It’s older than the US it­self — New York’s go-to shul

The Jewish Chronicle - - WORLD NEWS - BY ZAKI COOPER

OFTHE­many beau­ti­ful shuls around the world, there are not many that house com­mu­ni­ties older than the coun­tries they are in.

But that anom­aly ap­plies to the or­nate Span­ish and Por­tuguese Syn­a­gogue, Con­gre­ga­tion Shearith Is­rael, on the Up­per West Side of Man­hat­tan. The com­mu­nity dates from 1654, when 23 Jews from Re­cife, Brazil, of Sephardic ori­gin, found refuge in New York and es­tab­lished the con­gre­ga­tion. This is not just over 100 years be­fore the foun­da­tion of the US it­self, but two years be­fore Jews re­set­tled in Eng­land un­der Oliver Cromwell.

The shul’s rabbi, Meir Solove­ichik, is par­tic­u­larly proud of the lat­ter fact. Rabbi Solove­ichik, part of a rab­binic dy­nasty and a charis­matic in­tel­lec­tual, is keen on the history of the com­mu­nity. He points out that one of his pre­de­ces­sors as the com­mu­nity’s rabbi, Ger­shom Mendes Seixas (17451816), at­tended Ge­orge Wash­ing­ton’s in­au­gu­ra­tion in 1789 at New York Fed­eral Hall (Wash­ing­ton DC had yet to be de­clared the cap­i­tal). A year later, Pres­i­dent Wash­ing­ton sent his fa­mous let­ter to the Jews of New­port, Rhode Is­land, in which he said: “May the Chil­dren of the Stock of Abra­ham, who dwell in this land, con­tinue to merit and enjoy the good will of the other In­hab­i­tants.” Sev­eral con­gre­gants had fought in the War of In­de­pen­dence against the Bri­tish, and the shul still holds two dam­aged To­rah scrolls as ev­i­dence of the con­flict.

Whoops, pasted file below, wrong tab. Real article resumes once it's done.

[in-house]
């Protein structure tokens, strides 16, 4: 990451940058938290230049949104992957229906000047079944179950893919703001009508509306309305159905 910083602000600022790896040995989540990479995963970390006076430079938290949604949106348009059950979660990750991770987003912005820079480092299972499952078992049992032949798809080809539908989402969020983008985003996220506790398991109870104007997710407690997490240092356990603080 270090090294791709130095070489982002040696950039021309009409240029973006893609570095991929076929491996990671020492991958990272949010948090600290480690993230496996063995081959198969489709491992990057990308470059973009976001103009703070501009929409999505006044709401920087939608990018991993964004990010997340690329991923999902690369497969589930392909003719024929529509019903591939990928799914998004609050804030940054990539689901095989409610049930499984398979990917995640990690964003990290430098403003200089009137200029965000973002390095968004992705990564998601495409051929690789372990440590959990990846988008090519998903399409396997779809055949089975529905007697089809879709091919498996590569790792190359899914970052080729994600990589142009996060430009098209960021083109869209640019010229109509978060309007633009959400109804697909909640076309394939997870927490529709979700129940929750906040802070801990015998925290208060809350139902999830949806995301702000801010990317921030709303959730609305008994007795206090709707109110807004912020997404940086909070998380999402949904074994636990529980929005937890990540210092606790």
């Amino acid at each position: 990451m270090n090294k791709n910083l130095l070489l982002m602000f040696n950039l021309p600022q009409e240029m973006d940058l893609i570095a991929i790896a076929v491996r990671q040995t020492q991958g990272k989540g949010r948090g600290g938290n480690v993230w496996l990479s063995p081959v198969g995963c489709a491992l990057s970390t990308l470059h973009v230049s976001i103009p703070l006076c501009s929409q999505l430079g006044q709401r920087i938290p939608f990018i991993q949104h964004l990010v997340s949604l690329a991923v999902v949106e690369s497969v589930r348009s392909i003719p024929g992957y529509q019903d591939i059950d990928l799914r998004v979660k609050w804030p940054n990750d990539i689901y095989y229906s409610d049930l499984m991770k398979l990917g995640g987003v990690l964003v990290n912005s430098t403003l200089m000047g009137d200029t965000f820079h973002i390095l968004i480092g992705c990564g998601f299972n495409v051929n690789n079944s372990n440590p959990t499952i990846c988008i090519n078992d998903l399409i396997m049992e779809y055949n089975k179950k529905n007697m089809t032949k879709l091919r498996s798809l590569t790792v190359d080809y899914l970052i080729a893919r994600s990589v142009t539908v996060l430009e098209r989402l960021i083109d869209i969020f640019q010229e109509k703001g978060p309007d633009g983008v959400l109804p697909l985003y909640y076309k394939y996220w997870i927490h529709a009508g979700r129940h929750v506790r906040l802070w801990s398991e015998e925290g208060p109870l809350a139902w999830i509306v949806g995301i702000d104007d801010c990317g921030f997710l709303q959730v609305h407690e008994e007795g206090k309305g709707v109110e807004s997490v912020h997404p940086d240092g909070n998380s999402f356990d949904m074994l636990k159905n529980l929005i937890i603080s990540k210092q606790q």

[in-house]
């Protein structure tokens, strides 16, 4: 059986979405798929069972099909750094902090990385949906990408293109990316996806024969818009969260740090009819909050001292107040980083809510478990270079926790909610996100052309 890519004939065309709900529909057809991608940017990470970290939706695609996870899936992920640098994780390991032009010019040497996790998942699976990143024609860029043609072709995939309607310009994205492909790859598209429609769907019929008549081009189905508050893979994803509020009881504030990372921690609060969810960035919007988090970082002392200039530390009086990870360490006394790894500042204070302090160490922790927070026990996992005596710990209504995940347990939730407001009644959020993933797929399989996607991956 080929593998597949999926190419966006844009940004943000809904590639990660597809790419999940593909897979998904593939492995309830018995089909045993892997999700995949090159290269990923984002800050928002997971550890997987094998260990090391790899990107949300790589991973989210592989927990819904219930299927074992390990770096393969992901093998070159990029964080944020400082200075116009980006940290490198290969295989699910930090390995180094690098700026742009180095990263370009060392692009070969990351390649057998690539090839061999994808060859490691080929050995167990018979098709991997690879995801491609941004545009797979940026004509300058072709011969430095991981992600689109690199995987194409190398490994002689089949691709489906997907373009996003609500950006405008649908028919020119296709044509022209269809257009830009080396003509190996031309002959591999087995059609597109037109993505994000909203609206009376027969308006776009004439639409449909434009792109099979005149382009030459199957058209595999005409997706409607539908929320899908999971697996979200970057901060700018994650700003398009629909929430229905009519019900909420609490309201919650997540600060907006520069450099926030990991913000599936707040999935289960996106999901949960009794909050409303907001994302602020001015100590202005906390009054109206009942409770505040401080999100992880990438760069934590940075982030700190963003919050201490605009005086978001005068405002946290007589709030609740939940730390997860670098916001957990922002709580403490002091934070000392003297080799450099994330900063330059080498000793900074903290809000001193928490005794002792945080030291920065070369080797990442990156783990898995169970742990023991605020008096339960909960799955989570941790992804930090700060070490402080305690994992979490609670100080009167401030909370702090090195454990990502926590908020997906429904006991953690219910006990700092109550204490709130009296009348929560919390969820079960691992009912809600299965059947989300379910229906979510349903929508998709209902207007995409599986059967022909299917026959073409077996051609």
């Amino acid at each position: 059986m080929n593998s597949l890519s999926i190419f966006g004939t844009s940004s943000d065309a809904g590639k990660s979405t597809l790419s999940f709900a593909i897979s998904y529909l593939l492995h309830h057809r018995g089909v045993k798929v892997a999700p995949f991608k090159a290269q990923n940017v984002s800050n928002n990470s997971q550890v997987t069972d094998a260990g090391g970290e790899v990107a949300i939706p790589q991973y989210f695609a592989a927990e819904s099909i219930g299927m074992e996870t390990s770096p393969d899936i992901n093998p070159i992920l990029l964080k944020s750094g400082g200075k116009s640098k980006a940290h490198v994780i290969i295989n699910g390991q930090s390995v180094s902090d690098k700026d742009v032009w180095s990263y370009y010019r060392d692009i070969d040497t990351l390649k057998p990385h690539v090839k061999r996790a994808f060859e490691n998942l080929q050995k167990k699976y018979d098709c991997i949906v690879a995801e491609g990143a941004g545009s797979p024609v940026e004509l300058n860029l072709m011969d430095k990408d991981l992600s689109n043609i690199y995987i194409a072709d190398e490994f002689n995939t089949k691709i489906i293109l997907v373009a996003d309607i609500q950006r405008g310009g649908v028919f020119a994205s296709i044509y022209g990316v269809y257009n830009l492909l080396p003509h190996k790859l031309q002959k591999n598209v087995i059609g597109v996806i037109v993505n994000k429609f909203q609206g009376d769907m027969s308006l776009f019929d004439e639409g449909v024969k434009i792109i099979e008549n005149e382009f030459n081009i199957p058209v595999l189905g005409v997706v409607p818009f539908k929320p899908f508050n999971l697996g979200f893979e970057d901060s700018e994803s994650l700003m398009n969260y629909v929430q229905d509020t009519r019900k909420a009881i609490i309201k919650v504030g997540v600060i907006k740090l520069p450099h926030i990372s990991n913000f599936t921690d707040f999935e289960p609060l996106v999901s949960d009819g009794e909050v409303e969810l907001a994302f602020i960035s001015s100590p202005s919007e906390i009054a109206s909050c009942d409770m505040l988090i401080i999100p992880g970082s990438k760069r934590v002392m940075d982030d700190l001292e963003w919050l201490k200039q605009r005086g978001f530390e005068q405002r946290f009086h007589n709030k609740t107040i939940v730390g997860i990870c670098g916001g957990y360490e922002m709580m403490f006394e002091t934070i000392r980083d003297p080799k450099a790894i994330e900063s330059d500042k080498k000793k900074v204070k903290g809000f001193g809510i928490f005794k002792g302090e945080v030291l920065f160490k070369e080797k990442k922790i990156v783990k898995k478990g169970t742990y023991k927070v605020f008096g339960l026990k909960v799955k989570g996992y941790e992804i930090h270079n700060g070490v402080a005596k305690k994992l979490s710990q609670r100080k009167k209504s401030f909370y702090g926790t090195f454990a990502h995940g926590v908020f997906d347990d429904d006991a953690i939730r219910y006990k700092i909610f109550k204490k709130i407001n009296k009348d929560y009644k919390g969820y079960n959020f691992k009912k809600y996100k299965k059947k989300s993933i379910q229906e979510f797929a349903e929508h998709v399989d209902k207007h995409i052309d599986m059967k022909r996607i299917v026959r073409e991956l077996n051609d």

The sanc­tu­ary is beau­ti­ful, with a gold ark, stained-glass win­dows and bright red car­pets, rem­i­nis­cent of the House of Lords.

An ex-pat friend liv­ing in Man­hat­tan says it is the place to go on Tisha B’Av, when a can­dle-lit ser­vice in the sanc­tu­ary, dra­mat­i­cally draped in black, evokes a spe­cial at­mos­phere. The ser­vice is Span­ish and Por­tuguese style — shut your eyes and you could be at Be­vis Marks — but the con­gre­gants are an eclec­tic bunch. One Is­raeli vis­i­tor, a for­mer army gen­eral, is im­pressed by how the com­mu­nity weaves to­gether Jews with very dif­fer­ent back­grounds.

This in­clu­sive theme is suit­able for a com­mu­nity that counts amongst its mem­bers the poet Emma Lazarus (1849-87), whose fa­mous poem, The New Colos­sus adorns the Statue of Lib­erty. Zaki Cooper is a trus­tee of the Coun­cil of Chris­tians and Jews

Or­nate: Shearith Is­rael

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